When Jennifer Kessler, Alice Brooks, and Bettina Chen were first-year masters students at Stanford, they couldn’t help but notice a striking absence of women in their math and science classes. Wanting to inspire an enthusiasm for the hard sciences in younger generations of girls, the women created Roominate, a buildable toy dollhouse that teaches kids about subjects like architecture and engineering, their website reports.
Roominate is a stackable set of dollhouse rooms, made for girls ages 6-10. Each set includes build-your-own furniture, circuit boards, color-coded wires and a mini-motor to operate lights, fans and buzzers. Once girls decide on an overall structure for their houses, they can choose to wire each room for light or electronics, take apart and reassemble the customizable furniture, and even change the wallpaper as they see fit.
As Alice Brooks explained to the New York Times, “…we could trace the initial spark for our interest in math and science to the toys that we played with.” (Brooks’ bio says as a child, she received a saw from her father in lieu of the Barbie she requested.)
The core idea behind Roominate is that math, science and engineering are ways of thinking, which can be made familiar to children through early exposure in the form of hands-on play. According to Roominate’s website, the toy uses creativity to teach girls circuitry, spatial perception, planning, and critical thinking. It even promotes green living, as its purposely short-lived battery encourages energy conservation.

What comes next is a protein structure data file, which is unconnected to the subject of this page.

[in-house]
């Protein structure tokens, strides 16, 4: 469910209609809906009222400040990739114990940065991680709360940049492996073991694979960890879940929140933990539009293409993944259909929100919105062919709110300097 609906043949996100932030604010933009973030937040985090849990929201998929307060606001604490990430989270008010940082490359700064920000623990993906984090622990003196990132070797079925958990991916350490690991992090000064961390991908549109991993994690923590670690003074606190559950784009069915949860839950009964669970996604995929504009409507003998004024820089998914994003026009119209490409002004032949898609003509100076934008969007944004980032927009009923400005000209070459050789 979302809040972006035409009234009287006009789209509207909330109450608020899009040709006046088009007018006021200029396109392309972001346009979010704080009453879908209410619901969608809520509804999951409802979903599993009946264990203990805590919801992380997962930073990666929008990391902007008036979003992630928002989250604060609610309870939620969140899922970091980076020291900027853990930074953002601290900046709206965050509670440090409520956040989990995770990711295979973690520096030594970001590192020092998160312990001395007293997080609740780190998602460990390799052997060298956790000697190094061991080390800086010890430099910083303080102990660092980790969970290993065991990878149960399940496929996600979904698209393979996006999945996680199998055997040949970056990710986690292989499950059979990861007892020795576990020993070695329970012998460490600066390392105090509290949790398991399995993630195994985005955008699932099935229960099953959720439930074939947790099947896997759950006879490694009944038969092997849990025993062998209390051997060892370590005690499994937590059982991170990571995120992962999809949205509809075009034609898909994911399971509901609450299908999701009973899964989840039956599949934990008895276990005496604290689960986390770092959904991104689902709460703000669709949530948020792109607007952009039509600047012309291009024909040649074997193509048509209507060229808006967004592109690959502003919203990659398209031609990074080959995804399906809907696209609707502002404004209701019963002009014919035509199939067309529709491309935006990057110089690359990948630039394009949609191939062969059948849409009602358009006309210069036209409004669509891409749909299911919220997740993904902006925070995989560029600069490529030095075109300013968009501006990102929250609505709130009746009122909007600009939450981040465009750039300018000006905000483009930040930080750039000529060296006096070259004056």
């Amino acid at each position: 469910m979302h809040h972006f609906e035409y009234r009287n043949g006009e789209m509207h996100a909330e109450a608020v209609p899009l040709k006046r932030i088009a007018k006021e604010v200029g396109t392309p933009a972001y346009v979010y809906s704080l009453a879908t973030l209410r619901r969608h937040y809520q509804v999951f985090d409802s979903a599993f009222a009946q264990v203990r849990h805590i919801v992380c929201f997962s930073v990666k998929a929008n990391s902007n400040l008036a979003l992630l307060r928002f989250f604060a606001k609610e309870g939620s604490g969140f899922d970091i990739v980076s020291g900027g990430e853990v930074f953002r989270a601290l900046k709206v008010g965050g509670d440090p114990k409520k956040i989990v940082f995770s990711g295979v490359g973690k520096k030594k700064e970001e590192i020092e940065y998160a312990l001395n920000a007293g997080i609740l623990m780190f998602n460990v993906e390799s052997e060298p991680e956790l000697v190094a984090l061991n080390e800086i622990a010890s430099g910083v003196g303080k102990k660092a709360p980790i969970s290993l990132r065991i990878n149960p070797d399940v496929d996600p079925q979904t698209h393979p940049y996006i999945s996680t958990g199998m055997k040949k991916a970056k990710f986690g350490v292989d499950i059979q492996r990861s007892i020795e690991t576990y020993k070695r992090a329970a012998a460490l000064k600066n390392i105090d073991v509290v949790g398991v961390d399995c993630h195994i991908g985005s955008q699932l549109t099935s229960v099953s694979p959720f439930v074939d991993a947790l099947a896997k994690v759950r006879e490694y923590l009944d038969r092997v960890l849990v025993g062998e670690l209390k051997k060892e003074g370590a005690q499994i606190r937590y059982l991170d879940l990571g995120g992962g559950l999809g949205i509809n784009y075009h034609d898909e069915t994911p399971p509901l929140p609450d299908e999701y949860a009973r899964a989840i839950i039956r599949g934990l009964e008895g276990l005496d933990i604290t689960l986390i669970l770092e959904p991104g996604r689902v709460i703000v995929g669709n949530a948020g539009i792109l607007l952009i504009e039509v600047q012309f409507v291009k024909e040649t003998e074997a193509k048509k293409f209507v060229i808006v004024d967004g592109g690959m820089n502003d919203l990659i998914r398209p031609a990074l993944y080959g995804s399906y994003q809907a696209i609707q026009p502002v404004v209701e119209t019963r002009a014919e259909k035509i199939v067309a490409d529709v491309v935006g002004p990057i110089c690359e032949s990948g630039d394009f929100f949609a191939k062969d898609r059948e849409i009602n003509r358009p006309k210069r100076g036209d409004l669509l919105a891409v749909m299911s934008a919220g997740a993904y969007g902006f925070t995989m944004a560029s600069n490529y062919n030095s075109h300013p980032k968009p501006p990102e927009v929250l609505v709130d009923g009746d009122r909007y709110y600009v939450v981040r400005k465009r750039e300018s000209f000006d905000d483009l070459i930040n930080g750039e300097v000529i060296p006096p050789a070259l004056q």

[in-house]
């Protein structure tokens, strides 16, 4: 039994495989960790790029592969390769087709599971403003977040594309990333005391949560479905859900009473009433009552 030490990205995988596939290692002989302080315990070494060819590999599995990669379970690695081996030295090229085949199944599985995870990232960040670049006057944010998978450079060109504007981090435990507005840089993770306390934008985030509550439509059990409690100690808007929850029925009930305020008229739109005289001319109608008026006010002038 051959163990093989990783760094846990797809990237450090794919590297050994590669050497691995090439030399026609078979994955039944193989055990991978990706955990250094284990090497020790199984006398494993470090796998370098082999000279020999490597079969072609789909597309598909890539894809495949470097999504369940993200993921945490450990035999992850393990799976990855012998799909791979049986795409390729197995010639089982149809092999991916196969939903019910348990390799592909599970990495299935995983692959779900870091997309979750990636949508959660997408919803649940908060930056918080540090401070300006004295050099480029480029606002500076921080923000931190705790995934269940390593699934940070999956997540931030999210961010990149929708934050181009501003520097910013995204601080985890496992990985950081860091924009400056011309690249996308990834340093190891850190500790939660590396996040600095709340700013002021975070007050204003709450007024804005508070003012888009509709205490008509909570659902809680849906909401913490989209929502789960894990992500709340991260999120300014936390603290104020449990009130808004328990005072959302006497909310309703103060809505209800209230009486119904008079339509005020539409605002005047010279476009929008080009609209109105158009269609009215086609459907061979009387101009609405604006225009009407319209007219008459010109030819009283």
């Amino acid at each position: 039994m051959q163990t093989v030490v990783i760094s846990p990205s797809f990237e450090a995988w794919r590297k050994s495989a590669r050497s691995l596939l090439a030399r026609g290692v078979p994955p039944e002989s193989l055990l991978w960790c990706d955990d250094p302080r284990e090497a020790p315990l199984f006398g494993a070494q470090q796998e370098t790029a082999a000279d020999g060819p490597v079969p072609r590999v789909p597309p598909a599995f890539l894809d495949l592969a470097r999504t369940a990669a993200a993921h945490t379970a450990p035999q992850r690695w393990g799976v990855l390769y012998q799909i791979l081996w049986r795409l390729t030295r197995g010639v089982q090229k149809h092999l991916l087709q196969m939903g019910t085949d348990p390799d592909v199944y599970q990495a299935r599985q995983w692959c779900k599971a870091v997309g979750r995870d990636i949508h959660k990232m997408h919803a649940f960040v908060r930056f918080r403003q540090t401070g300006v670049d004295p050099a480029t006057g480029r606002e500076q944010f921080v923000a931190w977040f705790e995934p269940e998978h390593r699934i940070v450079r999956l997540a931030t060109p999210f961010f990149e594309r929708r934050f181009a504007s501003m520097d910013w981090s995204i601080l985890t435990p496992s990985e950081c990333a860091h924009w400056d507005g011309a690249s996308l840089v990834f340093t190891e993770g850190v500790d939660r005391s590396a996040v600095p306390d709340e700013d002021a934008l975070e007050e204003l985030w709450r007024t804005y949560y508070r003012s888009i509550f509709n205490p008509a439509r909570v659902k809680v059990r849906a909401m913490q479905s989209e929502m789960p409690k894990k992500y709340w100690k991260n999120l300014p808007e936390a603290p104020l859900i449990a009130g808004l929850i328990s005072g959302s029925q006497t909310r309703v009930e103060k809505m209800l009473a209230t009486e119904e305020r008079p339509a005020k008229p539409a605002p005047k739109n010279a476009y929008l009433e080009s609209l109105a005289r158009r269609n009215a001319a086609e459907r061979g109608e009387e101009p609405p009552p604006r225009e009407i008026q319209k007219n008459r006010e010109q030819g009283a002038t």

Still in its early stages, Roominate began a Kickstarter fund in June of this year. Good.is reports the fund reached its goal of $25,000 within five days. By the time funding was closed, it raised almost $86,000. During that time, 1,300 units were sold to Kickstarter backers, and the current wait list is ever-expanding. Due to market demand, the women have outsourced manufacturing to begin mass-production, in the hopes of selling Roominate directly from their website around November of this year. The Times reports that units will market for $65 each.
Though certainly boys and girls can enjoy toys like this, the need for girl-centered science promotion is obvious: according to Roominate’s site, the National Science Foundation finds that only 15 percent of female college freshmen plan to major in a science-related subject, and less than 11 percent of current engineers are women.
Do you think more girl-targeted science toys will help young women enter the hard sciences later in life? Would you buy it for your children? Let us know in the Comments.